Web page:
Kevin Dougherty of Wilkes-Barre to document cartoonist Drew Friedman’s work
For some, artist Drew Friedman is the cartoonist whose near-photorealistic work satirizing celebrities has appeared in such periodicals as Mad Magazine and Spy to the Wall Street Journal and Time. For others, Friedman is the historian who has chronicled the lives of a number of comedians and comic book creators whom time was overlooking. But the spotlight that Friedman placed on his subjects is going to be turned on him courtesy of a Wilkes-Barre-based filmmaker.
Kevin Dougherty is currently in production on “The Vermeer Of The Borscht Belt,” a documentary feature film about Friedman and his work. The title comes from a positive review Friedman received from the New York Times Book Review for his 2006 tome “Old Jewish Comedians.”
Friedman got his start as an artist at Topps Trading Cards, working on “Toxic High,” one of the company’s last humor-themed card series. He would go on to make a name for himself getting his work published in Heavy Metal and National Lampoon. By 1986 he was working for the snarky Spy magazine and in the early 1990s supplied illustrations for radio personality Howard Stern’s two books, “Private Parts” and “Miss America.”
For Dougherty, the film isn’t coming about through his fandom for Friedman’s artwork but his friendship with the writer/artist.
“We met like twenty years ago,” Dougherty explains. “I had done a CD-ROM, a kid’s game, and he did the art for it. It was barely released but we’ve been friends ever since.”
The two share an alma mater in New York’s School of Visual Arts, though Friedman had graduated before Dougherty enrolled in their animation program. Over the years, Dougherty has worked on films shot in New York City, created an animated pilot, “Fuzzball,” which sold to Nickelodeon, worked as an editor for local TV news and has produced a number of music videos for regional bands.
Most recently, Dougherty worked on Friedman’s book “More Heroes Of The Comics.”
“I was his researcher,” he explains. “I researched a hundred different comic book artists. It was really intense. This was his second book (on the subject), so there were a ton of people you never heard of. Literally, two of the guys were (actor) Abe Vigoda’s brothers who worked for Archie Comics. They were the two stars of the family until Abe got (his role in the classic film) ‘The Godfather.’”
Following that collaboration, Dougherty was looking around for a subject for a documentary about comics and realized that the answer was right in front of him. And Friedman certainly didn’t object to the idea.
“He’s pretty much ‘It’s your thing, just do it,’ and I tell him ‘If you don’t end up hating me just a little bit, I’m doing something wrong.’”
“I want to make a documentary that’s funny. I don’t want it to be ‘Crumb,’” Dougherty states, referencing director Terry Zwigoff’s acclaimed 1994 documentary about underground cartoonist R. Crumb. “I don’t want it to be depressing, about a tortured man.”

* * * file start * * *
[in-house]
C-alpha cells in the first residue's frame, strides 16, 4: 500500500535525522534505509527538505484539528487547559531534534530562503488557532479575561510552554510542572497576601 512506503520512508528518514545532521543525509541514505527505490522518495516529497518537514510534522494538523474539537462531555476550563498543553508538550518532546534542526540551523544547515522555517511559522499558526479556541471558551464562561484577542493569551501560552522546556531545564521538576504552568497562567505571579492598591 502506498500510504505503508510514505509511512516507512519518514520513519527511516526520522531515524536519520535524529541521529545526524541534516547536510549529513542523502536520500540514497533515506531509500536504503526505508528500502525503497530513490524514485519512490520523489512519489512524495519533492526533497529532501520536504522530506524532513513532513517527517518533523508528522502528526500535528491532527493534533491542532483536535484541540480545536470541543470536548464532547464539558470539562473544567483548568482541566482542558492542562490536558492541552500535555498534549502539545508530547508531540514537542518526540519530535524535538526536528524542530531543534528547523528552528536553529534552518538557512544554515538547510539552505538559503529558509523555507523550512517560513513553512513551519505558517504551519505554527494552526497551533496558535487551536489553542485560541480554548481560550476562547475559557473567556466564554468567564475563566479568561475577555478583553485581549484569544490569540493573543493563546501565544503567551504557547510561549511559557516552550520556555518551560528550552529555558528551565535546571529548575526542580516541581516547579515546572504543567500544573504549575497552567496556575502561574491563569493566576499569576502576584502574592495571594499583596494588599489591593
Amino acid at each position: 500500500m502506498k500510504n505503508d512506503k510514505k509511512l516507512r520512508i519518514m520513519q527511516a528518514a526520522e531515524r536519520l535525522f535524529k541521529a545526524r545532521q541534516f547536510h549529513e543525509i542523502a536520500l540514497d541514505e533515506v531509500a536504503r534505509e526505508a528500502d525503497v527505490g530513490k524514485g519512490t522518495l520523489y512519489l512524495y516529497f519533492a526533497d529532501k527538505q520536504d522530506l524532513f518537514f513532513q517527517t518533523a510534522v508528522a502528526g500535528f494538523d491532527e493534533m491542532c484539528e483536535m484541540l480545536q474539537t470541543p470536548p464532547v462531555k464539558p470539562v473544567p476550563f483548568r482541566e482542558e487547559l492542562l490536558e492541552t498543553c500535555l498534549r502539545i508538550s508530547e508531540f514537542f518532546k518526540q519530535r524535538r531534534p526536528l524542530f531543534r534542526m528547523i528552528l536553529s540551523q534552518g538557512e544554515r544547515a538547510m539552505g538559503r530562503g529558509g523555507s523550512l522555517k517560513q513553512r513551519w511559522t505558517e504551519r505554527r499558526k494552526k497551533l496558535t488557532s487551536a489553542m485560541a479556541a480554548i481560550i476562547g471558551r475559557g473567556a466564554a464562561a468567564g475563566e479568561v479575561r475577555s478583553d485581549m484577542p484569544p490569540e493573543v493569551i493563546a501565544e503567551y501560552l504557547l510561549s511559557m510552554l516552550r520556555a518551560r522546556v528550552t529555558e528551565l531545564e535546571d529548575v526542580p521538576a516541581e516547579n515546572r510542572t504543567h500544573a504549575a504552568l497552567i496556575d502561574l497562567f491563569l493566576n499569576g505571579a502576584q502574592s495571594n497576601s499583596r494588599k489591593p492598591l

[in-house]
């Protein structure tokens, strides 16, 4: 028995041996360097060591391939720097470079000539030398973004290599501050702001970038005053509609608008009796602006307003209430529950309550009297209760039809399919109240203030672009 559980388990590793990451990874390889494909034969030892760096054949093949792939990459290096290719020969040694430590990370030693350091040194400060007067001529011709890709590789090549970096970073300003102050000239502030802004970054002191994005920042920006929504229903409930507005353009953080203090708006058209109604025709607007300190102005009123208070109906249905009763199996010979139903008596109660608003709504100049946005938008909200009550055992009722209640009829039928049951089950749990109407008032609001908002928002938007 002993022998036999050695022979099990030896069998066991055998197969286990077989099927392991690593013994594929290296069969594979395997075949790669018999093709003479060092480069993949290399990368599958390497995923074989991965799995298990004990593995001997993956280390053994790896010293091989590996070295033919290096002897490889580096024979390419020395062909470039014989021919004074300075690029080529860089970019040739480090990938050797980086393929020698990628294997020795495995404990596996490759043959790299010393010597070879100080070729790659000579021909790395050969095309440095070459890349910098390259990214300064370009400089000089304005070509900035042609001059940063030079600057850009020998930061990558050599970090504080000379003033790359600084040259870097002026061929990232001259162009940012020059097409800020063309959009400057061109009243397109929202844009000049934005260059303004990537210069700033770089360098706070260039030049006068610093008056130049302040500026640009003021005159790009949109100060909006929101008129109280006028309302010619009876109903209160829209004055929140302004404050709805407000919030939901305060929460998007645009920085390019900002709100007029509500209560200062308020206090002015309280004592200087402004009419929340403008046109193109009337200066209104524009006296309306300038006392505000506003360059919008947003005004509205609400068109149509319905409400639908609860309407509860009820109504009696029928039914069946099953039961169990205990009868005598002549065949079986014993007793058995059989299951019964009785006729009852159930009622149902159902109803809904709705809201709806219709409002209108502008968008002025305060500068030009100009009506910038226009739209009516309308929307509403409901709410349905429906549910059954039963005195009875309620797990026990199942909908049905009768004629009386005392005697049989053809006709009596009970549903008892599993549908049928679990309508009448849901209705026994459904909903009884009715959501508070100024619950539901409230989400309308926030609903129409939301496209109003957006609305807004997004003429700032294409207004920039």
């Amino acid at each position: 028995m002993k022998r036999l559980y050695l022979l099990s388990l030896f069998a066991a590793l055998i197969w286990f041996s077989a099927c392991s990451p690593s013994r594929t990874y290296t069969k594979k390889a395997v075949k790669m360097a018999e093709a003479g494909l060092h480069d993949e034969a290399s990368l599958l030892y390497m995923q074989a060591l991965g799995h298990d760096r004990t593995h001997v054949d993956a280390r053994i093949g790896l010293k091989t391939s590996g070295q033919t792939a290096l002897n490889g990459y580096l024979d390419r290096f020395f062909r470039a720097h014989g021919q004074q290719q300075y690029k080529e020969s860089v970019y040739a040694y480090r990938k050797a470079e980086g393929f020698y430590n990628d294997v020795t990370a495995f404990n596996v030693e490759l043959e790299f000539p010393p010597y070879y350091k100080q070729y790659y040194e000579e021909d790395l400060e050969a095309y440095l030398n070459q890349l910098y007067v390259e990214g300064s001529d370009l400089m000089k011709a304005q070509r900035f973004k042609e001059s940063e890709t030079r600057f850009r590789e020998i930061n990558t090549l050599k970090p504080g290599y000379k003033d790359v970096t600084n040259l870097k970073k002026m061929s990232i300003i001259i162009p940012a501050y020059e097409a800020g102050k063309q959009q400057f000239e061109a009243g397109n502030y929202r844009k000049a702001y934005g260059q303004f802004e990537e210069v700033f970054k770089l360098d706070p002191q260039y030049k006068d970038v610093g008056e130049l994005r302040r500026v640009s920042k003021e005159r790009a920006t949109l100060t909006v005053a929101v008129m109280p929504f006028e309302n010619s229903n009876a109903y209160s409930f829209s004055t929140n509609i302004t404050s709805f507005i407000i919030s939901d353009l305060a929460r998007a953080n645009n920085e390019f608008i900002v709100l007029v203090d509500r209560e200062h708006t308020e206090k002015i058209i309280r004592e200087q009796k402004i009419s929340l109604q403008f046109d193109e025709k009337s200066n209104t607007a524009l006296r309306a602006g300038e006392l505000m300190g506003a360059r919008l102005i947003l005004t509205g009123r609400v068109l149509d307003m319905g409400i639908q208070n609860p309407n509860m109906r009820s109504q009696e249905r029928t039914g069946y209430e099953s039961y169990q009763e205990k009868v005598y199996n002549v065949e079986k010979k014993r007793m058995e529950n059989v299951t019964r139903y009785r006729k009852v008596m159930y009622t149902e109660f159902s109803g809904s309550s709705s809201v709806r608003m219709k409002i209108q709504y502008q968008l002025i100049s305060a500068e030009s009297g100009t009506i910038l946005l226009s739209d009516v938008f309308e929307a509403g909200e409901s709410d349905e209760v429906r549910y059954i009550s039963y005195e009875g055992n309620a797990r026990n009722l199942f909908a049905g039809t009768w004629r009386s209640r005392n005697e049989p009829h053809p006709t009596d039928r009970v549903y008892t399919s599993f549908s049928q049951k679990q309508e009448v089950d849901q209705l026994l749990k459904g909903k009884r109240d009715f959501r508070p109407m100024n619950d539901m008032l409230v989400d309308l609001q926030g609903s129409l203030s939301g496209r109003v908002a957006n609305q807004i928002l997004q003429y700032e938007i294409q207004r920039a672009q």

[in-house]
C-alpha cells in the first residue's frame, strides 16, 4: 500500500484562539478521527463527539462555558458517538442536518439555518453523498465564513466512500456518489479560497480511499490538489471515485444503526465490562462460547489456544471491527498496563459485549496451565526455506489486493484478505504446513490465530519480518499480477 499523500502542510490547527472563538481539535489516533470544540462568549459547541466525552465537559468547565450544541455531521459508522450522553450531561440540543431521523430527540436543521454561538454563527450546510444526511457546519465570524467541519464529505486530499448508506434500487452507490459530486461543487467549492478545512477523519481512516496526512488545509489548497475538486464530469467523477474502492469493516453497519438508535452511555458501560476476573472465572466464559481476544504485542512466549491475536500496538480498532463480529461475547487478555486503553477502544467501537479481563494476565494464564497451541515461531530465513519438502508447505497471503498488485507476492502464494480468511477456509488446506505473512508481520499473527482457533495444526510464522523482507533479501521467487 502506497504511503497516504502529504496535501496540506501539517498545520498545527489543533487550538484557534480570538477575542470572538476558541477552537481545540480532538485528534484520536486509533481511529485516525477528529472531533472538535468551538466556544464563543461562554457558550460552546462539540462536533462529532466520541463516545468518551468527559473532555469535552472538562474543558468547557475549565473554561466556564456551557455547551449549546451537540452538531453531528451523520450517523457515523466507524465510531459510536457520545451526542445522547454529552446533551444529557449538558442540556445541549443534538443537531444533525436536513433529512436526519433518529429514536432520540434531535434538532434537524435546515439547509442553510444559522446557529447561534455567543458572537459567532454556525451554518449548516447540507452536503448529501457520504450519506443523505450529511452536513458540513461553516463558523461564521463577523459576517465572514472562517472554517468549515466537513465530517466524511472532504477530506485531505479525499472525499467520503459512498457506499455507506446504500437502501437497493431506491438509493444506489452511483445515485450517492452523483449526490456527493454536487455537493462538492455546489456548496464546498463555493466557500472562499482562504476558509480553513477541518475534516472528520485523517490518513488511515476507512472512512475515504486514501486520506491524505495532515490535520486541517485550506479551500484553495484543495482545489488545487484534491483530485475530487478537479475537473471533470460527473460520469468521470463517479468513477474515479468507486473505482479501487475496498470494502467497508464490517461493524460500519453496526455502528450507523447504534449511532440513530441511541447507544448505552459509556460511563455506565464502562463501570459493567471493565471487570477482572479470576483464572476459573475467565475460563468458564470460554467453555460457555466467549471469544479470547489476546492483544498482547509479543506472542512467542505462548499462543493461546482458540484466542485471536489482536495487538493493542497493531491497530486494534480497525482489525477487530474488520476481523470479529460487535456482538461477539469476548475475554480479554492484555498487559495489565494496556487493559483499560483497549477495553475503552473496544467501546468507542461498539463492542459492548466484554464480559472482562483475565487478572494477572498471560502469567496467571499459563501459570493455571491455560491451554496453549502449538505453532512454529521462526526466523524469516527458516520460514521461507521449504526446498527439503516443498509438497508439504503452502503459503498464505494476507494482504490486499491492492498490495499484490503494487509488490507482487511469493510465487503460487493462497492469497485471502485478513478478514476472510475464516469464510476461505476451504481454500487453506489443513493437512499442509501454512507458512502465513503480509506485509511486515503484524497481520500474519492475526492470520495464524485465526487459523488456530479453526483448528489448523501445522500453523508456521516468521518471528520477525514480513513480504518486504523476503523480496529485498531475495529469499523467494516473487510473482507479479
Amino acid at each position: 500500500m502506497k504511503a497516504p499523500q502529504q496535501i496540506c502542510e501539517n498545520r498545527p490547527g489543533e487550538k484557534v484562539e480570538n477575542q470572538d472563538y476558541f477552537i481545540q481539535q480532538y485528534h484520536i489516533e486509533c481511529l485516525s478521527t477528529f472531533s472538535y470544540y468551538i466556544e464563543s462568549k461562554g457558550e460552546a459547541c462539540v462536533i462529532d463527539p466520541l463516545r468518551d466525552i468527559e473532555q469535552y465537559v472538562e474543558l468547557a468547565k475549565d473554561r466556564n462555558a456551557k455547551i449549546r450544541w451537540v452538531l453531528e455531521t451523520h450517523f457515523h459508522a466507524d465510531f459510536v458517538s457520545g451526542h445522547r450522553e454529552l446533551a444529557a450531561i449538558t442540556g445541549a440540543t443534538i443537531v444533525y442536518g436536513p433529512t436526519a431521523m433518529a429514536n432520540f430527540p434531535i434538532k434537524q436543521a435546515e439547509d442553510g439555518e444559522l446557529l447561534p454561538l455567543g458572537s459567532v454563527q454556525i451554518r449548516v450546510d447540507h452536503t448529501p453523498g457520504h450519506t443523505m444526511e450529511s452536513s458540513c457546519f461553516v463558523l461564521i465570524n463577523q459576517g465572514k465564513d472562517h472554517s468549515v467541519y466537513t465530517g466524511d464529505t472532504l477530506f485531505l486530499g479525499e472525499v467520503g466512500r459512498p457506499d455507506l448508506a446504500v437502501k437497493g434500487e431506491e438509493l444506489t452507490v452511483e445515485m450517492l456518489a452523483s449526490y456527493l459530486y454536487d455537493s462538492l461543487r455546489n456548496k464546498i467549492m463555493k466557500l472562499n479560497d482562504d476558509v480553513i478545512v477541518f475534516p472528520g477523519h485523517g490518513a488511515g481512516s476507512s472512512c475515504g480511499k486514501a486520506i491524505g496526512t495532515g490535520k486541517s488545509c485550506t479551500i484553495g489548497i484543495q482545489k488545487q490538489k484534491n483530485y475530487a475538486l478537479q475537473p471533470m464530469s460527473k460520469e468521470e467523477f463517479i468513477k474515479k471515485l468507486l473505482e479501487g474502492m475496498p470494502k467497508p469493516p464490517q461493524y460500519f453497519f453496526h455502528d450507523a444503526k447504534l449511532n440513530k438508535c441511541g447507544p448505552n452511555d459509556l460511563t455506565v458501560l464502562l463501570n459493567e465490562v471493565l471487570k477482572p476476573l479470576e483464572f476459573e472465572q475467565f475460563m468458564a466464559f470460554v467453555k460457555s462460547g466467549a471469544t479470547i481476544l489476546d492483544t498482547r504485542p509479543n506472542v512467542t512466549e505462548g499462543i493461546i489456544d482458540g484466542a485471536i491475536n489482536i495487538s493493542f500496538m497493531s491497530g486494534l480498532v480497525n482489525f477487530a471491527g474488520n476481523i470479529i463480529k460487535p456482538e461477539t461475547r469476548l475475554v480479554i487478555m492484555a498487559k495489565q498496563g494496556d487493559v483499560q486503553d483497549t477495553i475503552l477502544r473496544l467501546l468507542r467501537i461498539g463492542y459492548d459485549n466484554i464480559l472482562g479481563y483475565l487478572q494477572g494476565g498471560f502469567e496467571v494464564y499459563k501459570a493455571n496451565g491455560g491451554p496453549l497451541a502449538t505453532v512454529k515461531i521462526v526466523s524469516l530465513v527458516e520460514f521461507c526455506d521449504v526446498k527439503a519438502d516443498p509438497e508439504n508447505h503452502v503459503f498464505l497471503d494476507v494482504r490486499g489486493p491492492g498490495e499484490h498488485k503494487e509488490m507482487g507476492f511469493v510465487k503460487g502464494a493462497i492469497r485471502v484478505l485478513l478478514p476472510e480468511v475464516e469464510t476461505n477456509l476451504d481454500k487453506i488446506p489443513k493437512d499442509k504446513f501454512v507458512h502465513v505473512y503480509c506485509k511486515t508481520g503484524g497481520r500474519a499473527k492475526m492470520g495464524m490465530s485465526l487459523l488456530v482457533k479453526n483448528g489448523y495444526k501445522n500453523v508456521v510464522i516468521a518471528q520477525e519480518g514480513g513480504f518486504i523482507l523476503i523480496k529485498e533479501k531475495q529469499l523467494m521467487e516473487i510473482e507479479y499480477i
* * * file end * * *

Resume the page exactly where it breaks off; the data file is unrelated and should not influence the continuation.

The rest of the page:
“He’s a really normal guy, who draws really weird pictures,” he continues. “He doesn’t have a lot of skeletons in his closet. This film is more about his work and telling his life story through his work. If you look at it, there’s a chronology to it.”
Dougherty admits that there will be some challenges in translating Friedman’s art to the big screen. He compares what he will be doing to a documentary about a pop band.
“That’s so easy to do; you just have somebody talk for five minutes and then you stick a song in there,” he says. “This is a documentary about a guy who draws static work. You can only put a picture on the screen for so long before you have to do something, and I don’t want to do faux animation. I have an animation background and as much as I love animation, I don’t want to force it where it doesn’t have to be or shouldn’t be.”
“It’s not an action-oriented thing,” he admits. “You have to keep it moving, but how do you do that? That’s where the funny comes in. I want it to be funny. It’s not just about Drew but about the whole weird world he chronicles. It’s easy to peg it as nostalgia, but it’s not really nostalgia. It’s pretentious to call it history. It’s also sort of personal. There’s some sort of reason why there’s so many people who like weird, old stuff. I don’t know what it is.”
Dougherty has already shot footage at an event Friedman participatied in at the Museum of Comic and Cartoon Art in Manhattan at the beginning of April. Dougherty will also be on hand with his camera on May 2 when a “Heroes of the Comics” exhibit featuring Friedman’s work opens at the Society of Illustrators in New York City.
Once he has all of his footage, Dougherty will dive into post-production work with the hopes of having the film edited and ready for the film festival circuit late next year.
“We’re definitely doing festivals,” he states. “I’ve had some inquiries from festivals already. It just depends on the timing what festivals we’re going to do. We’re going to be at San Diego Comic-Con, I’m sure.”
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